Under a democratic system, if Mr. Poor and Mr. Arm and Mr. Povero don't like things, they can introduce changes peacefully at the ballot box.

          The alternative is the Iraqi way, armed revenge.

          This is not to say governments in America are doing a very good job for their citizens.

          If I am not a member of a special interest group, governments now treat me as a lone sheep to be sacrificed for the welfare of the wolves.

          The healthcare system is a case in point.

          Hospitals are basically required by Medicare law to try to gouge me unless I am with an insurance company.

          The insurance company will avoid me unless a doctor indicates it can collect money from me without expecting to provide anything in exchange for the money I paid.

      •  prisoner's dilemma (4.00)
        One of the simplest, in my opinion, refutations of libertarianism is the prisoner's dilemma:

        This scenario shows up again and again in areas of externalized costs such as environmental degradation, destruction of the middle class to lower production costs, offshoring jobs without labor standards, etc. where the standard libertarian approach creates a destructive downward spiral that will eventually hurt all parties involved and from which there is no possible escape without government intervention.

        A strange game. The only winning move is not to play. How about a nice game of chess?

        by kenjib on Sat Oct 22, 2005 at 06:34:50 PM PDT

        •  Not Really (4.00)
          One of the best solutions to the prisoner's dilemma is dealing with a situation where you play the game over and over again and you're dealing with a pool of potential competitors that's small, maybe 150 or less.  That is, after all, what the human brain is designed for.  We evolved to deal with small groups and keep track of who's naughty and nice.  With big groups, it's too easy to treat everyone like dirt.  With small groups, we feel compelled to help people out.

          The solution to the prisoner's dilemma is decentralization.

          It's as Pete Seeger said: "I like to say I'm more conservative than Goldwater. He just wanted to turn the clock back to when there was no income tax. I want to turn the clock back to when people lived in small villages and took care of each other."

          Socially Just, Fiscally Responsible: Freedom Democrats.

          by LoganFerree on Sat Oct 22, 2005 at 09:23:32 PM PDT

          [ Parent ]

          •  controlling the input (none)
            But you are assuming that you can control the input - the scenario of the game.  The real world doesn't work like that unless the government steps in to do just that.

            A strange game. The only winning move is not to play. How about a nice game of chess?

            by kenjib on Sun Oct 23, 2005 at 12:19:46 PM PDT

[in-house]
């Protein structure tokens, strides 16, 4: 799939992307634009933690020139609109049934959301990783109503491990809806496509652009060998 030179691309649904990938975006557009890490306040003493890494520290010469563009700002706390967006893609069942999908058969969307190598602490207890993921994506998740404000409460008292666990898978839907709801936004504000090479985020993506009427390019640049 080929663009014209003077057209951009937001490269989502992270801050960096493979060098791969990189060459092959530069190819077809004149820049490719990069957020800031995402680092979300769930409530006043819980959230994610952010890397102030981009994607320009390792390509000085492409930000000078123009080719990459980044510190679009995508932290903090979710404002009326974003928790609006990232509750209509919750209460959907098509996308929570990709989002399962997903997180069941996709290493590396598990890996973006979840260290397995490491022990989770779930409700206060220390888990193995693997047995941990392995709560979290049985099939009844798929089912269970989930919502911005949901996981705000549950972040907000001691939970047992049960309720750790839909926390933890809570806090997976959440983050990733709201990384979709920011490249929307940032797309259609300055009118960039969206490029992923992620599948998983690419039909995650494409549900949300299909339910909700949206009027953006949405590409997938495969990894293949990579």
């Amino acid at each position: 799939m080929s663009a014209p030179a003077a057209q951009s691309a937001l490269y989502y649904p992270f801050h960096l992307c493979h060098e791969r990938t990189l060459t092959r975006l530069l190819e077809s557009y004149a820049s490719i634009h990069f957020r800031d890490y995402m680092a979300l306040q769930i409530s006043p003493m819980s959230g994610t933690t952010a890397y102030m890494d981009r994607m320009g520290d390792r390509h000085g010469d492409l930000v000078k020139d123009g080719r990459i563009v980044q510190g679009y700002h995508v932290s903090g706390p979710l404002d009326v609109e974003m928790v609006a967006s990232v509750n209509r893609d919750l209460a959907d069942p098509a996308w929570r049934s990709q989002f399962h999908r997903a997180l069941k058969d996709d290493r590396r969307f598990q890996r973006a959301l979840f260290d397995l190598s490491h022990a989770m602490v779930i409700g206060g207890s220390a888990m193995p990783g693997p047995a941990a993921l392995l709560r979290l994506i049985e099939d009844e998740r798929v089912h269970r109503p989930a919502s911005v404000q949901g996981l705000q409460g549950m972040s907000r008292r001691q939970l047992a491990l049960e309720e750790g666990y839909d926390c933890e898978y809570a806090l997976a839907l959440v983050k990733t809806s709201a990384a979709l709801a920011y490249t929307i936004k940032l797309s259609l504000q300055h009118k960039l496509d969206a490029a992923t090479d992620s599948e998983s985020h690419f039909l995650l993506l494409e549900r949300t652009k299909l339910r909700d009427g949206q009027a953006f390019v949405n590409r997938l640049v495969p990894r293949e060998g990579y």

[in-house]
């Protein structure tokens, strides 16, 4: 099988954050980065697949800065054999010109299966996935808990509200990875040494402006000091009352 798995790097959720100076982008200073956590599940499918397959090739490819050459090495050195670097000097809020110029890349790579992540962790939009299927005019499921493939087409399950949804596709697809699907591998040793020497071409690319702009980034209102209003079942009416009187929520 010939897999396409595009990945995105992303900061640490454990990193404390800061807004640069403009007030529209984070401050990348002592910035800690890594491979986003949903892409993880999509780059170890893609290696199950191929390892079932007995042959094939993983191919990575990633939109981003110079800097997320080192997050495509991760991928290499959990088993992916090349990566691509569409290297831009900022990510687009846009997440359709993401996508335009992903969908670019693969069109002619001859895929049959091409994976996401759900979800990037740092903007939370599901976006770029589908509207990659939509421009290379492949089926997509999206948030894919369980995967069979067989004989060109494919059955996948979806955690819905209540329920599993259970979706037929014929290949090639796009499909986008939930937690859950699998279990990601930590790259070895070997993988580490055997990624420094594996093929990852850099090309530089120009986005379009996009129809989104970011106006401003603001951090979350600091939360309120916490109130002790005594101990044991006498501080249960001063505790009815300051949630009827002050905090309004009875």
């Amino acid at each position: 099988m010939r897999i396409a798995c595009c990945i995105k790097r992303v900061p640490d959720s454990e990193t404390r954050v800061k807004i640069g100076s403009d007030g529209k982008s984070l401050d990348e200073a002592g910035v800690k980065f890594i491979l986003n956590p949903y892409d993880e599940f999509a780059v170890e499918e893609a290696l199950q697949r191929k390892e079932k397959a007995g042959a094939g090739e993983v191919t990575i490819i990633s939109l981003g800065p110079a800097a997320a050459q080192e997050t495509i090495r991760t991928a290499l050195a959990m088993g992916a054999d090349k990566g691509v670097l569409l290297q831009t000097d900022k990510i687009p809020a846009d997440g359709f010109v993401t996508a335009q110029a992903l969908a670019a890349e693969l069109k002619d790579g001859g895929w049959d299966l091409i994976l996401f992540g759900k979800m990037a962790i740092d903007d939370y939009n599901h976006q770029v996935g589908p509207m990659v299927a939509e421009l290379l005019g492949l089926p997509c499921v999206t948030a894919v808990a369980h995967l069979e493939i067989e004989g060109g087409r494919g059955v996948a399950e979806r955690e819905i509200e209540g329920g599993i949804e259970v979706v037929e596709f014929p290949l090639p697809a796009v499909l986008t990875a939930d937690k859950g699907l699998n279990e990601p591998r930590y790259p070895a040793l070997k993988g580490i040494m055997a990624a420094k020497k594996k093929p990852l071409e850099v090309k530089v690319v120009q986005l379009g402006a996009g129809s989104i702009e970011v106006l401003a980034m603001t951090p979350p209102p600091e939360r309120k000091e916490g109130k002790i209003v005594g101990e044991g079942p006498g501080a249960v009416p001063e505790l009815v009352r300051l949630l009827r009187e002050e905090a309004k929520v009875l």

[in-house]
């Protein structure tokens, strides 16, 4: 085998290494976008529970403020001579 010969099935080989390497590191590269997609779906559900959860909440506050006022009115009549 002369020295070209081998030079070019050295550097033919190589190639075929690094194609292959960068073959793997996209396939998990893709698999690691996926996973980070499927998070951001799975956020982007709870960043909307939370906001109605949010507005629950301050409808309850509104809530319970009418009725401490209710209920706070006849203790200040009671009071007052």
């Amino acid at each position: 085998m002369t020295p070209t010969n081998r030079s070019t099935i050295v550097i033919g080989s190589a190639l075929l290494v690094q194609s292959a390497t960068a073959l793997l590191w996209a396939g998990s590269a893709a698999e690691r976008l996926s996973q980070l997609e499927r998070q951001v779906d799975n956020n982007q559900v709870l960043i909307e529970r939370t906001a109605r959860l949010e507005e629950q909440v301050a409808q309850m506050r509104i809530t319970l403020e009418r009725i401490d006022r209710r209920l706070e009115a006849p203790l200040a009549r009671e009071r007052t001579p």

[ Parent ]

            •  Different Scenarios (none)
              I think I'm admitting that the scenarios may be different in different situations, but on the whole the best approach is to encourage a community in which the other individuals aren't just nameless faces, but people you know and have grown up with.

              Socially Just, Fiscally Responsible: Freedom Democrats.

              by LoganFerree on Sun Oct 23, 2005 at 03:10:15 PM PDT

              [ Parent ]

              •  libertarianism (none)
                Great poin.  How does libertarianism encourage such a community?  I would argue that it often doesn't, which is precisely when it tends to fail most spectacularly - i.e. a corporate board living in Los Angeles deciding on pollution output of a plant in Michigan.

                A strange game. The only winning move is not to play. How about a nice game of chess?

                by kenjib on Sun Oct 23, 2005 at 03:12:37 PM PDT

                [ Parent ]

                •  Decentralization (none)
                  While big scale libertarianism that many view as representative of the movement may not encourage this, there's also a strong tendency toward decentralization in libertarianism.  Many libertarians are supportive of sepratism and self-determination.  Of course this is not a value exclusive to libertarians, it's one of the best traits of most Greens I know--a respect for small scale community.

                  Socially Just, Fiscally Responsible: Freedom Democrats.

                  by LoganFerree on Sun Oct 23, 2005 at 04:06:48 PM PDT

                  [ Parent ]

                  •  decentralization (none)
                    and how do you enforce decentralization?

                    A strange game. The only winning move is not to play. How about a nice game of chess?

                    by kenjib on Sun Oct 23, 2005 at 05:38:27 PM PDT

                    [ Parent ]

                    •  Enforce? (none)
                      Decentralization is the product of a lack of enforcement mechanisms.  It would primarily be created through the right of secession.  Most of the decentralist libertarians I know personally are involved in the secessionist Republic of Vermont movement.

                      Socially Just, Fiscally Responsible: Freedom Democrats.

                      by LoganFerree on Sun Oct 23, 2005 at 06:04:15 PM PDT

                      [ Parent ]

                      •  Nice but it doesn't solve (none)